Amazon.com's big entry into the entertainment market came earlier this month in the form of the Fire TV -- a set-top box that brings video from its own service and those of its partners to your living room.
Unified voice search is the key way that Amazon plans to distinguish itself from the Apple TVs, Roku boxes and Chromecasts of the world, because it offers a simple way to sift through the thousands of titles offered on the service. In fact, this was the main selling point in its first commercial, a bizarre spot starring Gary Busey happily talking to inanimate objects.
But the reality fell short of the promise, at least in the initial release window. The lack of voice search integration into other apps on the Fire TV was a main criticism many people -- including yours truly -- raised about the set-top box in initial reviews of the product.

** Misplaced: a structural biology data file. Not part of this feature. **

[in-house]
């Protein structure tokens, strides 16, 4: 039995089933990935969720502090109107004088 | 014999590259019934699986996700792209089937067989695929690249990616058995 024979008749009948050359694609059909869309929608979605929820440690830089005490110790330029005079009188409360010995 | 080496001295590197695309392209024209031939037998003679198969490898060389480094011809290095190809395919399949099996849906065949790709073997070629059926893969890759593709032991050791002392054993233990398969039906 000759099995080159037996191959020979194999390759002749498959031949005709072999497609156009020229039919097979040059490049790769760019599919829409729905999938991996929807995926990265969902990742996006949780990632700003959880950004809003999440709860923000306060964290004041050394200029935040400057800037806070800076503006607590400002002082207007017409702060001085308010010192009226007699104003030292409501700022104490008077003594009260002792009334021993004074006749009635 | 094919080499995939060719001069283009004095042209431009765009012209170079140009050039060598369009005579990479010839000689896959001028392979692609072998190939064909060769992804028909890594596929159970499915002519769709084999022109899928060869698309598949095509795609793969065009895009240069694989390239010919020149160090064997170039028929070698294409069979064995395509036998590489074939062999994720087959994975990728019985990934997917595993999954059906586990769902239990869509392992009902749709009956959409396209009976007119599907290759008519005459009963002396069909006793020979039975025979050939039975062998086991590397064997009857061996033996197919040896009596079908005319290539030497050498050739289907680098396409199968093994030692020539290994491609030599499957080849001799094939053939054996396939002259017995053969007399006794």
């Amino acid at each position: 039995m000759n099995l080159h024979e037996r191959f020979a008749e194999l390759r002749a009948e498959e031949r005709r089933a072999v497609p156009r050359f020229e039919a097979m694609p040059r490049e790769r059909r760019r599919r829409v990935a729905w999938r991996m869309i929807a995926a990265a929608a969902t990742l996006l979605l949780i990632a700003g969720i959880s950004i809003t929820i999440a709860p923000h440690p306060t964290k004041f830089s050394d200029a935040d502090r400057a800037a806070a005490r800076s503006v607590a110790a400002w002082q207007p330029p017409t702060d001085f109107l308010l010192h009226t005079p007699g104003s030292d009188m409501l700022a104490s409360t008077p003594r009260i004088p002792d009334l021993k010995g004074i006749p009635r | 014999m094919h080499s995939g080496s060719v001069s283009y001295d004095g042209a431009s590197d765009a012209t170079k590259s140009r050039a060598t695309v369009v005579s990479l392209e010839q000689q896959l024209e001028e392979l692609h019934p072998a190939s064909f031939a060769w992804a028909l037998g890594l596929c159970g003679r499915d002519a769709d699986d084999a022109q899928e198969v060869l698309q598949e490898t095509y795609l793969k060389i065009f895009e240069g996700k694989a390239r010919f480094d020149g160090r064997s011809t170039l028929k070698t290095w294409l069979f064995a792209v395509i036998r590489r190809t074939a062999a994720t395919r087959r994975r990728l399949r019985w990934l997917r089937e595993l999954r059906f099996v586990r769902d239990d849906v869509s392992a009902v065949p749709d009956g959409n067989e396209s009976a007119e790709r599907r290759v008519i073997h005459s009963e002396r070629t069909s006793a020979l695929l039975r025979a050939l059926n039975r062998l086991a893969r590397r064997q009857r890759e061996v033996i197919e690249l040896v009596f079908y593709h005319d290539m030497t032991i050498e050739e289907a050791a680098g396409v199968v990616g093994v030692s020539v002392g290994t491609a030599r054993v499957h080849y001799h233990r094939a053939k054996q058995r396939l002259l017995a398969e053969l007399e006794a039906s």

On Thursday, the company announced that it would be extending the device's voice search capabilities to a handful of third-party apps including Hulu Plus, Crackle and Showtime's app, Showtime Anytime, starting this summer.
These three apps will join Vevo, which already allowed users to search for content by simply speaking into Amazon's remote. Amazon's own service, of course, also works with the voice search feature.
If Amazon continues to add the capability to the catalog of apps already signed on to its platform -- particularly big partners such as Netflix or YouTube -- that will help it a lot as it battles the likes of Apple, Roku and Microsoft to control the living room. This announcement shows that while Fire TV still needs time to grow into all of its promises, Amazon seems to be moving at a good pace to improve the device.
[posttv url="http://www.washingtonpost.com/posttv/business/technology/how-amazons-fire-tv-compares-to-roku-apple-tv/2014/04/04/db72bbc8-bc22-11e3-80de-2ff8801f27af_video.html" ]
(Amazon.com chief executive Jeffrey P. Bezos is the owner of The Washington Post.)